Senior Living


Health & Spirit

Social Security and You: More SSA Blunders

Tom Margenau on

I mean, gosh, she didn't even have to read the fact sheet. The answer is right there in the title!

What you need to do is get back in touch with SSA. I suggest making a visit to your local Social Security office. Tell them you want to file an appeal of the overpayment decision. Bring along any proof you have that shows the extra money you made was, indeed, vacation and sick pay. And I believe SSA's rules say they will not withhold any of your upcoming Social Security checks until they make a decision on your appeal request.

Q: My wife took her Social Security benefits last year when she was 62. I am still working and I will be 66 in November. I wanted to file for spousal benefits on my wife's record and save my own until I am 70. I read about this strategy in your columns. But when I went to the Social Security office to do this, I was told that the "file and suspend" strategy was no longer available. I had brought along a copy of your column. He just glanced at it and handed it back to me saying, "I know the law and this knucklehead columnist obviously doesn't!" Is it true? Have the rules changed?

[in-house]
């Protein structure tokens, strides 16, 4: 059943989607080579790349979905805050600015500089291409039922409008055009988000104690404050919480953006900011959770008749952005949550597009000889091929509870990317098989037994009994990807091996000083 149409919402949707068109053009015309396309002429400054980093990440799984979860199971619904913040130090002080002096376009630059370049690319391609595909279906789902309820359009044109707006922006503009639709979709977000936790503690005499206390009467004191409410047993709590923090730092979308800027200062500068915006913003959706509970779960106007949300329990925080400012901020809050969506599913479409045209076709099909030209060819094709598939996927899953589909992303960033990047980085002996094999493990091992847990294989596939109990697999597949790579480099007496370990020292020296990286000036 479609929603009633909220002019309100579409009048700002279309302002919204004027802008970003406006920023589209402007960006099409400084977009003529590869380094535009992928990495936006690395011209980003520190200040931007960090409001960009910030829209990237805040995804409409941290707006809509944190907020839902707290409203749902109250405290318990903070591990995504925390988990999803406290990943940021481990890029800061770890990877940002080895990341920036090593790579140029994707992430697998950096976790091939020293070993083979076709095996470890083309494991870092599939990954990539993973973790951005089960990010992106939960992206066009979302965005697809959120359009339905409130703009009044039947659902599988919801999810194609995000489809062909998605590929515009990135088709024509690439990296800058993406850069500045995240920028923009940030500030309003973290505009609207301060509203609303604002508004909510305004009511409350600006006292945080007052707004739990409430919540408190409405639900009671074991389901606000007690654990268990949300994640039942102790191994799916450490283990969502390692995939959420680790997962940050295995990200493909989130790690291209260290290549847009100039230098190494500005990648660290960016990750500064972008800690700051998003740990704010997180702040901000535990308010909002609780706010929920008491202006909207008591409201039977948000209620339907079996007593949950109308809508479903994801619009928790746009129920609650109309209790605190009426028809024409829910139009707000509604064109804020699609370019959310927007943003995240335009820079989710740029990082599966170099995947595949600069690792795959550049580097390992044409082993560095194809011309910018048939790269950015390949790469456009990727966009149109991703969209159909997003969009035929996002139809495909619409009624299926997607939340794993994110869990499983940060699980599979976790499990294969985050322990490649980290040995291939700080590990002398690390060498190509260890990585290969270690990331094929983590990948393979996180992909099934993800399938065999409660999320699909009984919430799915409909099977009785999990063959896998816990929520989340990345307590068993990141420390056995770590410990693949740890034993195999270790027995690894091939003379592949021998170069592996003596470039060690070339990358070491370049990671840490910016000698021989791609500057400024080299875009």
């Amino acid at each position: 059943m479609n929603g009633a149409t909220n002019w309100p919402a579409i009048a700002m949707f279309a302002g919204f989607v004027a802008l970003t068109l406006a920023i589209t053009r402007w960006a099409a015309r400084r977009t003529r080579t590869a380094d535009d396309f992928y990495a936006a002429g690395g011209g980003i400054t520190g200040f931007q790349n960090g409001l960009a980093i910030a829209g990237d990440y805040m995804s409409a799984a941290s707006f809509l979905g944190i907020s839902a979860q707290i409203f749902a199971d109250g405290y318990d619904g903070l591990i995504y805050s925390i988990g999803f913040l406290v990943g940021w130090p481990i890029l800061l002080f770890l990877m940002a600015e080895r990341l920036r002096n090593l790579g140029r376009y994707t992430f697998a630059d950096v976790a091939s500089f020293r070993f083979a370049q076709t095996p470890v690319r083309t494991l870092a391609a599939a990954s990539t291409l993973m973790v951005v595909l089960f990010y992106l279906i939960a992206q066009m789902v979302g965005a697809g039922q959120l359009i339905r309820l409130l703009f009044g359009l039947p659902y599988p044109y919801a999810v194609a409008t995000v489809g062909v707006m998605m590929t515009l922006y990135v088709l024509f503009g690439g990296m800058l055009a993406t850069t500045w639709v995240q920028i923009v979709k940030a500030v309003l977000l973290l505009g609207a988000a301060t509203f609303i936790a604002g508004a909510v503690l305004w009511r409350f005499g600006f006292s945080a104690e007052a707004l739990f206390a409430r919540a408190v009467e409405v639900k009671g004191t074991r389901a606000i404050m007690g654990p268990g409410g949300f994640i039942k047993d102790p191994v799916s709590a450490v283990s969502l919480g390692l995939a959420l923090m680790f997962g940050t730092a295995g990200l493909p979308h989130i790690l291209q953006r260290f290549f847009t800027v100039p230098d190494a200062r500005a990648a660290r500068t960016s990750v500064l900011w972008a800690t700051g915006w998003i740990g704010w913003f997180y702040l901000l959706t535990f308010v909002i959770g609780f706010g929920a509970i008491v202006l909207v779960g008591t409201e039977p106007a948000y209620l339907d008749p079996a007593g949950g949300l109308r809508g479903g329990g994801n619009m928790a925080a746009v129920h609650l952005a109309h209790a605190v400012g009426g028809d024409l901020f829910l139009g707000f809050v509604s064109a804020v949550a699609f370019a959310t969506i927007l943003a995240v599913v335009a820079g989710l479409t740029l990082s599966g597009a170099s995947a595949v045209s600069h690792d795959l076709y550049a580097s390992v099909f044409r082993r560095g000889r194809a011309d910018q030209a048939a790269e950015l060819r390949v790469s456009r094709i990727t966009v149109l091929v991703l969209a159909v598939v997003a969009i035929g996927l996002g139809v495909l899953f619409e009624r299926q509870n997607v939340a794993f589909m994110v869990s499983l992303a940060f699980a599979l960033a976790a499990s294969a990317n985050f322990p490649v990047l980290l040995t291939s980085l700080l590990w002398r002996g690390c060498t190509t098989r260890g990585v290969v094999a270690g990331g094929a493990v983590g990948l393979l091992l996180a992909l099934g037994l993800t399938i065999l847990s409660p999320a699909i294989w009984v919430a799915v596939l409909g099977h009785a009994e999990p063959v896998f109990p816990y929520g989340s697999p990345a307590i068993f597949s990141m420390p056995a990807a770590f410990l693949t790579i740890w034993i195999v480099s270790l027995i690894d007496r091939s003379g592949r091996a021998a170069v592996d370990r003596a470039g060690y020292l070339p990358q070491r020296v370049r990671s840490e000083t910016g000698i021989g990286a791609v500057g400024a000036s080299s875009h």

A: The guy you talked to is wrong. And this knucklehead columnist is right. The SSA clerk is mixing up his filing strategies.

It is true that the file and suspend strategy was eliminated a few years ago. (I won't bother explaining what it was because it's gone.) But you want to use the file and restrict strategy. And that is still around -- at least for a couple more months.


Here is what the file and restrict strategy means: If you turn 66 before January 2020, you can file for spousal benefits at age 66, and then at 70, switch to your own retirement benefits and get a 32% bonus added to your monthly checks.

So march back into your local Social Security office and tell that representative you talked to that it turns out the "knucklehead" was right. If he still won't believe you, ask to speak to a supervisor.


If you have a Social Security question, Tom Margenau has the answer. Contact him at To find out more about Tom Margenau and to read past columns and see features from other Creators Syndicate writers and cartoonists, visit the Creators Syndicate website at


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